FTimer.OnTimer := TimerExpired;
   FDotsColor := clTeal;
   FShowSeconds := True;
   FLeadingZero := True;
   GetTime(FDisplayTime);
   if FDisplayTime.Hour >= 12 then Dec(FDisplayTime.Hour, 12);
   FAlarmWait := True;
  FAlarm := EncodeTime(0, 0, 0, 0);
 end;

enter image description here

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2  
You don't know the application directory when the user drops the component onto a form, so that's not gonna work. The only option left is to drop the dll at runtime. That also won't work if the dll is statically linked because the OS will throw an exception for the missing library before any user code runs. –  Sertac Akyuz May 5 '12 at 9:28
    
@SertacAkyuz : in short in stuck on a wild goose chase other than using @ david simple and effective idea –  PresleyDias May 5 '12 at 10:27
    
Yes, there's nothing wrong with what you're doing already. Re: your edit - At design time the 'Application' refers to the TApplication object of the IDE itself, you're trying to drop the library near 'delphi32.exe'. –  Sertac Akyuz May 5 '12 at 11:21
    
Application.ExeName means 'delphi32.exe' at design time? oops i dint think of that –  PresleyDias May 5 '12 at 11:26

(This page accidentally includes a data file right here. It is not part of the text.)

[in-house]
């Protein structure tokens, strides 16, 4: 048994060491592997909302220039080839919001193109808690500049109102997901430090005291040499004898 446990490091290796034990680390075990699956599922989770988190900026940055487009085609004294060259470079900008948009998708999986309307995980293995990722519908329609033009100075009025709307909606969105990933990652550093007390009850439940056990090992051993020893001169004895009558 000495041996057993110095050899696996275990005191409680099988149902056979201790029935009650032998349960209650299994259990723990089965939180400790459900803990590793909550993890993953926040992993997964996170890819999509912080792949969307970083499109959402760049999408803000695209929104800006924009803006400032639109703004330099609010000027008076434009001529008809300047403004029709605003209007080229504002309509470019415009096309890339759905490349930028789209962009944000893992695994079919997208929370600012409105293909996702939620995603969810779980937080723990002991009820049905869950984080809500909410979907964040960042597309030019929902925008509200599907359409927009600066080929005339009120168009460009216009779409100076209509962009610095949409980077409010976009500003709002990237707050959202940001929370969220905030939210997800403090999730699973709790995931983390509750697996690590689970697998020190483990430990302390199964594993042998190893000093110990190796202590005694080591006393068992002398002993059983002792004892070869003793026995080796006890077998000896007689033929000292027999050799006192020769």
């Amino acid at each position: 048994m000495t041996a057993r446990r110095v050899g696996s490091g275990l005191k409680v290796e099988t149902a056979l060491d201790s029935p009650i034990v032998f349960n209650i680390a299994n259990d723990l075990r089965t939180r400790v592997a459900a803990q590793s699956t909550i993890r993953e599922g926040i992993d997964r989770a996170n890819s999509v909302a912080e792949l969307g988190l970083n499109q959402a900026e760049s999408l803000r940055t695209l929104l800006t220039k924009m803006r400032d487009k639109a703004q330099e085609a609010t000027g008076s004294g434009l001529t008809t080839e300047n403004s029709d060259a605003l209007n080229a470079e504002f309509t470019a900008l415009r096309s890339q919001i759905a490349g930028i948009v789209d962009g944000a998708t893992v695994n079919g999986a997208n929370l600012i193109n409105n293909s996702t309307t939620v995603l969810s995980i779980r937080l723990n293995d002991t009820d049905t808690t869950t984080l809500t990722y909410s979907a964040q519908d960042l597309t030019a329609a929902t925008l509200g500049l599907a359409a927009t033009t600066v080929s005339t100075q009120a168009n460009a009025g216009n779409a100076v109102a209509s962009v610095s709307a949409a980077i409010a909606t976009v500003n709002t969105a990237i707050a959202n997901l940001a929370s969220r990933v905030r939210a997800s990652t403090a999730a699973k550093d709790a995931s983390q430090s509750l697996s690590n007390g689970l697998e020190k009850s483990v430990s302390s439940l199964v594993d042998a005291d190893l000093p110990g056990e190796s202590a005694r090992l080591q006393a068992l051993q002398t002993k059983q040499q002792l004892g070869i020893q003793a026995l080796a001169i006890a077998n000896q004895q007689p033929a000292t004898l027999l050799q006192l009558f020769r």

@PresleyDias: Is loading the DLL (embedded in resource) from memory an option (no more need to write it back to the disk)? –  menjaraz May 7 '12 at 6:20

4 Answers 4

This idea is not going to work, in general. You are assuming that the developer will always drop your component onto a form. But they could just as well check an existing project out from revision control and then the DLL would not be created.

In my opinion you should simply document the dependency and let the developer ensure that the dependency is met. Suggest that they add the DLL to their revision control system so that it is checked out into the application directory.

The developer is going to need to be aware of this dependency when it comes to deployment. That has to be the developer's responsibility. So it is just cleaner and easier to let the developer manage this full stop.

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+1,i think simply document the dependency and let the developer ensure that the dependency is met is quick n simple idea. –  PresleyDias May 5 '12 at 10:24